Fur Traders and Coureurs de Bois 1615-1767 (Le Magasin Royal)

IMG_20210406_124524_edit(International Trade at Baby Point: Illustration of trade between the French and First Nations by Charles. W. Jefferys, 1942, pulblic domain)

French Voyageurs and the Fur Trade:  In September 1615, explorer Étienne Brûlé, travelling with a group of Huron/Wendat allies, followed the Carrying Place Trail/Pathway** south from Lake Simcoe to Lake Ontario, making Brûlé likely the first white man to reach Lake Ontario.  Brûlé was on a mission for Samuel de Champlain to find more First Nations allies in their quest to control the lucrative fur trade and meet Europe’s enormous demand for (mostly) beaver pelts.  Felt hats made of beaver pelts had become highly fashionable in Europe.

When a group of English merchants aiming to gain control of the fur trade sent a flotilla to New France (including modern day Ontario) Brûlé deserted Champlain to join the English who soundly defeated Champlain in 1629.  After Champlain’s death in 1633, Brûlé returned to the Huron, who now considered him a traitor.  The Huron burned him at the stake, dismembered him and ate his heart.  The Iroquois, who were allies of the English also vying to control the fur trade, began destroying Huron and Algonquin settlements on the north shore of Lake Ontario.  At this time Teiaiagon was ransacked and the Huron, who fled for the south shores of Lake Ontario, abandoning the village and leaving it for the Iroquois.

In 1687, a French-led army attacked their long-time adversaries, the Iroquois, burning Teiaiagon to the ground and killing its inhabitants.  The series of conflicts over the fur trade is now known as the Beaver Wars (or Iroquois Wars or French and Iroquois Wars).  The land comprising modern-day Baby Point was ceded to the Mississauga, who occupied a village on the west bank of the Humber River.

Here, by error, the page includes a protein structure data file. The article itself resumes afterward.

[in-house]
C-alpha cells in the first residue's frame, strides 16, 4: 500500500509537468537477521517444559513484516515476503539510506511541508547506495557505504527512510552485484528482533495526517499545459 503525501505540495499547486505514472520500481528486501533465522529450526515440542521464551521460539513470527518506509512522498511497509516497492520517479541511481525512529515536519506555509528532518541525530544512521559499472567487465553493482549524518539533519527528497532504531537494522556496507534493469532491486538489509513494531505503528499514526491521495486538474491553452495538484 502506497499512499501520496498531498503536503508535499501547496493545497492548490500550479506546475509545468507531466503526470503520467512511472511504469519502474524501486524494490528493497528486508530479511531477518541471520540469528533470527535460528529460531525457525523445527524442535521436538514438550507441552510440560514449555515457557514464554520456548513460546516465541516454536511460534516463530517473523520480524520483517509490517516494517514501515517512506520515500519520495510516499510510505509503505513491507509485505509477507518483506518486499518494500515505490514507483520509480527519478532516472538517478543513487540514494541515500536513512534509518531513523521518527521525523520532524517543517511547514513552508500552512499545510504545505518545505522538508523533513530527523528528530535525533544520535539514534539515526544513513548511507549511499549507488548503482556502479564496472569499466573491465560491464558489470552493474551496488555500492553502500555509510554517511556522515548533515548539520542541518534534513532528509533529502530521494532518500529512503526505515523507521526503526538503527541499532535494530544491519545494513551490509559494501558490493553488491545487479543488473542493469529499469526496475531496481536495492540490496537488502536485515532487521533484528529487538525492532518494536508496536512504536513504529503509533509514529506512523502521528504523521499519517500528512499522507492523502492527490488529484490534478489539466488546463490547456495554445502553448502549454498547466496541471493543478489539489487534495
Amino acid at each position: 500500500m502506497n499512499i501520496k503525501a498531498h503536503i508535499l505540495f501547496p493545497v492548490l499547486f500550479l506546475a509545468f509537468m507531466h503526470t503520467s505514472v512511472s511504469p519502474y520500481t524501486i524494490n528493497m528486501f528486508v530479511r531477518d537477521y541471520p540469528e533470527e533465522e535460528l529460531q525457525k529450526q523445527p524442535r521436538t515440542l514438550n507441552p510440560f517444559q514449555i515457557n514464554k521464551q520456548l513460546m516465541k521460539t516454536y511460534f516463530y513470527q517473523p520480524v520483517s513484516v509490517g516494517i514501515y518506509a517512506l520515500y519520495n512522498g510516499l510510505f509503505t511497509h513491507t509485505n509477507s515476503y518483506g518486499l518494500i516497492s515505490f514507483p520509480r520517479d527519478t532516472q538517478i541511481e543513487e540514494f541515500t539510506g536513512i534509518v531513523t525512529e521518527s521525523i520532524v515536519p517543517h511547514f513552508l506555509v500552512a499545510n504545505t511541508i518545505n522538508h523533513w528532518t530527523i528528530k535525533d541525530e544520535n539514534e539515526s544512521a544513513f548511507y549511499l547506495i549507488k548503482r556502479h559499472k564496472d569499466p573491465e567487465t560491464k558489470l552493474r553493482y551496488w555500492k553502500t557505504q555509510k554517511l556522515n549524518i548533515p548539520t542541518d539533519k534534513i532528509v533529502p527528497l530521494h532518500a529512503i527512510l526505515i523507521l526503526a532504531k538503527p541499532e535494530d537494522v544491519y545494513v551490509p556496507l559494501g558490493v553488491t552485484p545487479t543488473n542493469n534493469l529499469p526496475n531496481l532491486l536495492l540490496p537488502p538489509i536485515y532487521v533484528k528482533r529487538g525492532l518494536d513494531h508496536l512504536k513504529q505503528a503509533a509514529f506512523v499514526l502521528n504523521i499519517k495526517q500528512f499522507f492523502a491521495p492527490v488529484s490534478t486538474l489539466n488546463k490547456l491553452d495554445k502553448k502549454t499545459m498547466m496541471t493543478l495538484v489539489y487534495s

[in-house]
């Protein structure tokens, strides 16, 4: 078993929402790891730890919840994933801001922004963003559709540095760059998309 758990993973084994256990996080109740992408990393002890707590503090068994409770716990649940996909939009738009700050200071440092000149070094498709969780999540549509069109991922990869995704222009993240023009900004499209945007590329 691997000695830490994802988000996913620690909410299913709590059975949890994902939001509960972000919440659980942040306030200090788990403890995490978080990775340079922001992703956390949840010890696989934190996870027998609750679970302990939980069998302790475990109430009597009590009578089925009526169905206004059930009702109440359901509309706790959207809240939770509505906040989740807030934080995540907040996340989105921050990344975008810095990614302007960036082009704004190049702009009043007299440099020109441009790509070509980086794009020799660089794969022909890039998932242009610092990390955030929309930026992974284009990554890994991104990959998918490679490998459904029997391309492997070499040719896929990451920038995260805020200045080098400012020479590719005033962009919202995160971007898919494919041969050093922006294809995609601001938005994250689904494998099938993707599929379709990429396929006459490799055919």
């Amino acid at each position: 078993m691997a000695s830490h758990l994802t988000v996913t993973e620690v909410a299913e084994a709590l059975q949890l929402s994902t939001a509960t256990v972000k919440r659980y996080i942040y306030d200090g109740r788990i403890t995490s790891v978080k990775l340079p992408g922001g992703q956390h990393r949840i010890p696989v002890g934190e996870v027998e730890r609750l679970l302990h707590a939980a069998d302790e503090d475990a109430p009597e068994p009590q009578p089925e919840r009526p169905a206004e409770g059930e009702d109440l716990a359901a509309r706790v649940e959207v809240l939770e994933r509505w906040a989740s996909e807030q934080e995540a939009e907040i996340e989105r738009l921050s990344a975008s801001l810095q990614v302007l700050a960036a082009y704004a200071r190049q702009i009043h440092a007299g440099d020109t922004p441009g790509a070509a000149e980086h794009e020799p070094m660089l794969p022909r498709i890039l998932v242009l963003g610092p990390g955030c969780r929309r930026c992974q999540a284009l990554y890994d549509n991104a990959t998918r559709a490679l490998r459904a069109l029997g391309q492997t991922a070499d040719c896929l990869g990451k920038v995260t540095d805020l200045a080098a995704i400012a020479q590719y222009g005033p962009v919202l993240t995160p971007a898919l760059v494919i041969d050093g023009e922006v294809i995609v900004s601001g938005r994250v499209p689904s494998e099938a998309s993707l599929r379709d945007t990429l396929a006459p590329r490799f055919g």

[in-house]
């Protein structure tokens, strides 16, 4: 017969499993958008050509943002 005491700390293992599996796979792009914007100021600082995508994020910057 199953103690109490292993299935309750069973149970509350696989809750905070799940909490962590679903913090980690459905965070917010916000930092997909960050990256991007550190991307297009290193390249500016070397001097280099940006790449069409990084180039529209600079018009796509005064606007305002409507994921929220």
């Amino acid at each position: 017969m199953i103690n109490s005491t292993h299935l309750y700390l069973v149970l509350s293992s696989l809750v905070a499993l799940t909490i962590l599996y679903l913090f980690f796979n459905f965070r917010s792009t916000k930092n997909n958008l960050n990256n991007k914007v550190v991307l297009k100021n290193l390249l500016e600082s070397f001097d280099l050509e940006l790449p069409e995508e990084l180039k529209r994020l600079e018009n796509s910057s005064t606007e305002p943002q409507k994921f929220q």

IMG_20210410_180706_edit(Probable location of Le Magasin Royal, Illustration by Charles W. Jefferys, 1942, public domain)

Le Magasin Royal: The Douville brothers started trading at the Humber River mouth in 1716. Under the orders of Governor Denonville, Douville built the fort known as Le Magasin Royal in 1720 at the site of modern-day Baby Point. Le Magasin Royal and Fort Rouillé (where exhibition park now stands) were the first two European establishments in what is now Toronto.  The probable location of Le Magasin Royal is where the tennis courts and Baby Point Club stand today. In exchange for fur pelts, Douville’s list of traded goods includes buttons, shirts, ribbons, combs, knives, looking glasses, axes, flour, lard, salt, pepper, prunes, raisins, olive oil, tobacco, vermillion, powder and shot.  Le Magasin Royal was abandoned in 1730 as new establishments were built to the south of the site.

**The Carrying Place Trail/Pathway was a long portage along the eastern shore of the Humber River.  The route terminated when reaching navigable water at some unknown spot on the Holland River near Holland Marsh. It was a route to Lake Simcoe and the fur-rich lands to the north and west. This route was used not only by First Nations, but also by the coureurs de bois. It was integral to the trade for beaver pelts in Canada, feeding the seemingly insatiable European market for fur.